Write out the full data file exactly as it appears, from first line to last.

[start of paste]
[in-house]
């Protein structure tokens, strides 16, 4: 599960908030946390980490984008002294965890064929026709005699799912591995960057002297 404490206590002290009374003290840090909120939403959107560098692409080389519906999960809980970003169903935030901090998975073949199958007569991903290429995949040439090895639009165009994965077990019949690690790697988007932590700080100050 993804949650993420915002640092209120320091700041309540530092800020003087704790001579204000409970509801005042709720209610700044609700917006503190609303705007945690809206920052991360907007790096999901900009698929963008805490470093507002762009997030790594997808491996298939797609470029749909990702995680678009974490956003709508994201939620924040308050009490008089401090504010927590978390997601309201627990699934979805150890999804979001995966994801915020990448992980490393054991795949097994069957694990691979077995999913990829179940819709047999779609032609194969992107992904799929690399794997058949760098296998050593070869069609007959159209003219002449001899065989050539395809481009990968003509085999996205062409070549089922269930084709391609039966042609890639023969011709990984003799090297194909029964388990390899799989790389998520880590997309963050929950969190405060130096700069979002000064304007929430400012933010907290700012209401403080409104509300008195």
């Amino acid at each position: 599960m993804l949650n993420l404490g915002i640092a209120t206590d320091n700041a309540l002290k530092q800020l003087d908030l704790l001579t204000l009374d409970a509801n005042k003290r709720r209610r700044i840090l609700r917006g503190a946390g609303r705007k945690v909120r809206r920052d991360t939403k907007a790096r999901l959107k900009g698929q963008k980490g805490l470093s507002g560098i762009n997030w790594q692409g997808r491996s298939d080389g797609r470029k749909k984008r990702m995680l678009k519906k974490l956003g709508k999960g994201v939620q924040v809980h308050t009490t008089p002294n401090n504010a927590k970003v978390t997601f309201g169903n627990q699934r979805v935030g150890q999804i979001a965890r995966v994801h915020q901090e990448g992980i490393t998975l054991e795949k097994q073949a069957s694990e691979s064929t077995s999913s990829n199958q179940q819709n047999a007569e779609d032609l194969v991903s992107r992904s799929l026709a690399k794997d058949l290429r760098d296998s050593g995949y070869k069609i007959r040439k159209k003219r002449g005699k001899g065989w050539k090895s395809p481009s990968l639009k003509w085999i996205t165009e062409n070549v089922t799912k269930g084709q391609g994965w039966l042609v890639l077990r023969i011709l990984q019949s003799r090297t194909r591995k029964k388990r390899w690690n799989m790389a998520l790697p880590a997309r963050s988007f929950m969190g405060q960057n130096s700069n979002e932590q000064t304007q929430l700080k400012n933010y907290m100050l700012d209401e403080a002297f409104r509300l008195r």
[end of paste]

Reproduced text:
[in-house]
């Protein structure tokens, strides 16, 4: 599960908030946390980490984008002294965890064929026709005699799912591995960057002297 404490206590002290009374003290840090909120939403959107560098692409080389519906999960809980970003169903935030901090998975073949199958007569991903290429995949040439090895639009165009994965077990019949690690790697988007932590700080100050 993804949650993420915002640092209120320091700041309540530092800020003087704790001579204000409970509801005042709720209610700044609700917006503190609303705007945690809206920052991360907007790096999901900009698929963008805490470093507002762009997030790594997808491996298939797609470029749909990702995680678009974490956003709508994201939620924040308050009490008089401090504010927590978390997601309201627990699934979805150890999804979001995966994801915020990448992980490393054991795949097994069957694990691979077995999913990829179940819709047999779609032609194969992107992904799929690399794997058949760098296998050593070869069609007959159209003219002449001899065989050539395809481009990968003509085999996205062409070549089922269930084709391609039966042609890639023969011709990984003799090297194909029964388990390899799989790389998520880590997309963050929950969190405060130096700069979002000064304007929430400012933010907290700012209401403080409104509300008195």
């Amino acid at each position: 599960m993804l949650n993420l404490g915002i640092a209120t206590d320091n700041a309540l002290k530092q800020l003087d908030l704790l001579t204000l009374d409970a509801n005042k003290r709720r209610r700044i840090l609700r917006g503190a946390g609303r705007k945690v909120r809206r920052d991360t939403k907007a790096r999901l959107k900009g698929q963008k980490g805490l470093s507002g560098i762009n997030w790594q692409g997808r491996s298939d080389g797609r470029k749909k984008r990702m995680l678009k519906k974490l956003g709508k999960g994201v939620q924040v809980h308050t009490t008089p002294n401090n504010a927590k970003v978390t997601f309201g169903n627990q699934r979805v935030g150890q999804i979001a965890r995966v994801h915020q901090e990448g992980i490393t998975l054991e795949k097994q073949a069957s694990e691979s064929t077995s999913s990829n199958q179940q819709n047999a007569e779609d032609l194969v991903s992107r992904s799929l026709a690399k794997d058949l290429r760098d296998s050593g995949y070869k069609i007959r040439k159209k003219r002449g005699k001899g065989w050539k090895s395809p481009s990968l639009k003509w085999i996205t165009e062409n070549v089922t799912k269930g084709q391609g994965w039966l042609v890639l077990r023969i011709l990984q019949s003799r090297t194909r591995k029964k388990r390899w690690n799989m790389a998520l790697p880590a997309r963050s988007f929950m969190g405060q960057n130096s700069n979002e932590q000064t304007q929430l700080k400012n933010y907290m100050l700012d209401e403080a002297f409104r509300l008195r």